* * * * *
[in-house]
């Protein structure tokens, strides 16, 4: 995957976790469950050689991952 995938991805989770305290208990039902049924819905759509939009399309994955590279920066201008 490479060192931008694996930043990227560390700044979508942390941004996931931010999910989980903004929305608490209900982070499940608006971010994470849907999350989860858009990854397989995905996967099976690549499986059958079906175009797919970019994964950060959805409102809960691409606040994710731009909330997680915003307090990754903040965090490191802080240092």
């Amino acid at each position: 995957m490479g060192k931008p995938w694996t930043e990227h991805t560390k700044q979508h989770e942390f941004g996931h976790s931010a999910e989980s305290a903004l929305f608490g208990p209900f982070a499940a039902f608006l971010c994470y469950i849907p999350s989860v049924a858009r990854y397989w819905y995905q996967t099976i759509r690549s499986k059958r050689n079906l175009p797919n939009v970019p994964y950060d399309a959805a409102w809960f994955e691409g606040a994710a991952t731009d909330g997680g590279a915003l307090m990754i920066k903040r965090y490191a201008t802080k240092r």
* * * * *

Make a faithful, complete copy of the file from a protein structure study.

[in-house]
């Protein structure tokens, strides 16, 4: 995957976790469950050689991952 995938991805989770305290208990039902049924819905759509939009399309994955590279920066201008 490479060192931008694996930043990227560390700044979508942390941004996931931010999910989980903004929305608490209900982070499940608006971010994470849907999350989860858009990854397989995905996967099976690549499986059958079906175009797919970019994964950060959805409102809960691409606040994710731009909330997680915003307090990754903040965090490191802080240092």
């Amino acid at each position: 995957m490479g060192k931008p995938w694996t930043e990227h991805t560390k700044q979508h989770e942390f941004g996931h976790s931010a999910e989980s305290a903004l929305f608490g208990p209900f982070a499940a039902f608006l971010c994470y469950i849907p999350s989860v049924a858009r990854y397989w819905y995905q996967t099976i759509r690549s499986k059958r050689n079906l175009p797919n939009v970019p994964y950060d399309a959805a409102w809960f994955e691409g606040a994710a991952t731009d909330g997680g590279a915003l307090m990754i920066k903040r965090y490191a201008t802080k240092r």